There is no information for the use of Arzip in children with a liver transplant.
Taking the medicine
 Swallow your tablets whole with a glass of water.
 Do not break or crush them.
 Treatment will continue for as long as you need immunosuppression to prevent you
rejecting your transplanted organ.
If you take more Arzip than you should
If you take more tablets than you have been told to take, or if someone else accidentally
takes your medicine, immediately see a doctor or go to a hospital straightaway.
If you forget to take Arzip

Do not take a double dose to make up for a forgotten dose.
If you forget to take your medicine at any time, take it as soon as you remember.
Then continue to take it at the usual times.
If you stop taking Arzip
Stopping your treatment with Arzip may increase the chance of rejection of your
transplanted organ. Do not stop taking your medicine unless your doctor tells you to.
If you have any further questions on the use of this medicine, ask your doctor
or pharmacist.

4. POSSIBLE SIDE EFFECTS
Like all medicines this medicine can cause side effects, although not everybody gets
them.
Talk to a doctor straight away if you notice any of the following serious side effects –
you may need urgent medical treatment:
 you have a sign of infection such as a fever or sore throat
 you have any unexpected bruising or bleeding
 you have a rash, swelling of your face, lips, tongue or throat, with difficulty
breathing - you may be having a serious allergic reaction to the medicine (such as
anaphylaxis, angioeodema).
Usual problems
Some of the more usual problems are diarrhoea, fewer white cells and/or red cells in your
blood, infection and vomiting. Your doctor will do regular blood tests to monitor any
changes in:
 the number of your blood cells or
 the levels of any of the substances carried in your blood, e.g. sugar, fat,
cholesterol.
Children may be more likely than adults to have side effects such as diarrhoea, infections,
fewer white cells and fewer red cells in the blood.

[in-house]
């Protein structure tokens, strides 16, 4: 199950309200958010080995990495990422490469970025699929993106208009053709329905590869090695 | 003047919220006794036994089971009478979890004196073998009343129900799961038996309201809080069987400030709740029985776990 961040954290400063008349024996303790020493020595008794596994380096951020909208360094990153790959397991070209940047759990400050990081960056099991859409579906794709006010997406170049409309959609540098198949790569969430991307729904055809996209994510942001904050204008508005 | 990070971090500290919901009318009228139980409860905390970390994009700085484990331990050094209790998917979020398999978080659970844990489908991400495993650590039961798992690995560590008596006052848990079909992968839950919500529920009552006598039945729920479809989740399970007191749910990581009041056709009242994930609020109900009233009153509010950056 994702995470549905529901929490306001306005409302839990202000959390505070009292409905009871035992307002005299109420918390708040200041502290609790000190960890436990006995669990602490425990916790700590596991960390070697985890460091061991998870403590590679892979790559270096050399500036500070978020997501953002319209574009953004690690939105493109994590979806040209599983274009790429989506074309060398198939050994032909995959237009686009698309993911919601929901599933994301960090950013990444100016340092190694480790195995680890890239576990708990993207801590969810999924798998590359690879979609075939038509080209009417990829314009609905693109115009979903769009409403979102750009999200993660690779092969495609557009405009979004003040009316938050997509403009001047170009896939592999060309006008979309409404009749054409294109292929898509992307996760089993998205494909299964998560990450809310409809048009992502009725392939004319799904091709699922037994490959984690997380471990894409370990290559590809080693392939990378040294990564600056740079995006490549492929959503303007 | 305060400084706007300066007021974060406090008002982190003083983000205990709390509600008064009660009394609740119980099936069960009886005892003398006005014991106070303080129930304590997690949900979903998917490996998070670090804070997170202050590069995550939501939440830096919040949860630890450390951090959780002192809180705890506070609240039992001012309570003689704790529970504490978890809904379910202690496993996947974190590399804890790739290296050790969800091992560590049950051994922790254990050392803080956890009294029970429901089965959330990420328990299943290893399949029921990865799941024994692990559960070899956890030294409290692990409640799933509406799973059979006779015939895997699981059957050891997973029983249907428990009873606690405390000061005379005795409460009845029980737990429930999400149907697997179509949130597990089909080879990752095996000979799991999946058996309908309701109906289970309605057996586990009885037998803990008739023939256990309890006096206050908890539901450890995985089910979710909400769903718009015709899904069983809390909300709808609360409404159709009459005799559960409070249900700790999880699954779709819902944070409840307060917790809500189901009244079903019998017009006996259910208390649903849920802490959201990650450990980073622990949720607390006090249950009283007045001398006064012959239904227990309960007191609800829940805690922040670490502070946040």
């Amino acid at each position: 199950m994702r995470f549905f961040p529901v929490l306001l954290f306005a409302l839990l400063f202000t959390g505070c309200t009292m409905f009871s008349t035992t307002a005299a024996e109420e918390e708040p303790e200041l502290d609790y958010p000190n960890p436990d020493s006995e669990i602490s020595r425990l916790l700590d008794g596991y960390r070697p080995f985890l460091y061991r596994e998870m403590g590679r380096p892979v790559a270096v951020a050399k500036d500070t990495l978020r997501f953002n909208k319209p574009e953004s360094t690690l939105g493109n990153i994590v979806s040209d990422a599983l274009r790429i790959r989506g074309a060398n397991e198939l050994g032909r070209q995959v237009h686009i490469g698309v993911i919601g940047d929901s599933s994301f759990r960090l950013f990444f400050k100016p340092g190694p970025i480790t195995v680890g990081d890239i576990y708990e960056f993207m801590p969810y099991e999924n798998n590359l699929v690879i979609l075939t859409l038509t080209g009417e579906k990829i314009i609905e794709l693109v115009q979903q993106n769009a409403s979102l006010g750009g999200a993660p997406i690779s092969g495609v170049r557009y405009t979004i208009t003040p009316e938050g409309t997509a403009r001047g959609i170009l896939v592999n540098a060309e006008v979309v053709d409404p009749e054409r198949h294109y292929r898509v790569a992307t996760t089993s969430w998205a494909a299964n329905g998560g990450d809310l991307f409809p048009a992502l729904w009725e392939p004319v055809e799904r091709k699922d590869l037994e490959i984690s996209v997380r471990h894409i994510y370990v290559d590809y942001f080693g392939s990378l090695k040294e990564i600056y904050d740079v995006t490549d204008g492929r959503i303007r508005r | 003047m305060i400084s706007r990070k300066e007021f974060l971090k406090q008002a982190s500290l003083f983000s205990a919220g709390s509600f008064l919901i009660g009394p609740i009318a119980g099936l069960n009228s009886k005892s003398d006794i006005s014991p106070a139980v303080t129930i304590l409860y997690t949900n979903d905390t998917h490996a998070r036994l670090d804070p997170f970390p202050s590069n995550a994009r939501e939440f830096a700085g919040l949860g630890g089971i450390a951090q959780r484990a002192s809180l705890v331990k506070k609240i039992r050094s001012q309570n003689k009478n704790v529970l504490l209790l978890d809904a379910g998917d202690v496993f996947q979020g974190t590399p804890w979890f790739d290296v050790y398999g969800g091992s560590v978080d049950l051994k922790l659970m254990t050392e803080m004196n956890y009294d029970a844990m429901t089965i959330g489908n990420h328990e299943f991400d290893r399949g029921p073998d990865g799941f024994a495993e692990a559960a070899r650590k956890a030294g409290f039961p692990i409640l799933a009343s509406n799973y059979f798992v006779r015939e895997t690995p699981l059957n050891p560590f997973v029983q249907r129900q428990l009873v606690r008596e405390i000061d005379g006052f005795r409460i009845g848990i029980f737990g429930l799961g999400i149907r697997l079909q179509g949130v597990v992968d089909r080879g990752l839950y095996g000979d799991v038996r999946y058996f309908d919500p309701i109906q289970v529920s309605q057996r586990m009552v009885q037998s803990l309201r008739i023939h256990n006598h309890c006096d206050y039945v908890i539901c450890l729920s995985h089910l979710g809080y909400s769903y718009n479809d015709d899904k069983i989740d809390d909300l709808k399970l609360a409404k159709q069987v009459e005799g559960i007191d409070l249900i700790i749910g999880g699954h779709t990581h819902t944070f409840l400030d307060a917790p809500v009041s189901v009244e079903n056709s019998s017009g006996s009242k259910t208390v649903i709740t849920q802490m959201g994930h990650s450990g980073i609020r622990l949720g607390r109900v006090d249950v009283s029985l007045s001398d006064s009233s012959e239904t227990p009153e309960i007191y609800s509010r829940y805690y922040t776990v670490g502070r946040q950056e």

Fighting infections
Arzip reduces your body’s own defence mechanisms to stop you rejecting your
transplanted kidney, heart or liver. Consequently your body will not be as good as normal
at fighting infections. So if you are taking Arzip you may therefore catch more infections
than usual, such as infections of the brain, skin, mouth, stomach and gut, lungs and
urinary tract.
Lymph and skin cancer
As can happen in patients taking this type of medicine (immune-suppressants), a very
small number of Arzip patients have developed cancer of the lymphoid tissues and skin.

General unwanted effects
You may get general side effects affecting your body as a whole. These include serious
allergic reactions (such as anaphylaxis, angioeodema), fever, feeling very tired,
difficulty in sleeping, pains (such as stomach, chest, joint/muscle, pain on passing urine),
headache, flu symptoms and swelling.
Other unwanted effects may include:
Skin problems such as
 acne, cold sores, shingles, skin growth, hair loss, rash, itching.
Urinary problems such as
 kidney problems or the urgent need to pass urine.
Digestive system and mouth problems such as:
 swelling of the gums and mouth ulcers,
 inflammation of the pancreas, colon or stomach,
 gut problems including bleeding, liver problems,
 constipation, feeling sick (nausea), indigestion, loss of appetite, wind.
Nervous system problems such as
 feeling dizzy, drowsy or numb,
 tremor, muscle spasms, convulsions,
 feeling anxious or depressed, changes in your mood or thoughts.
Heart and blood vessel problems such as: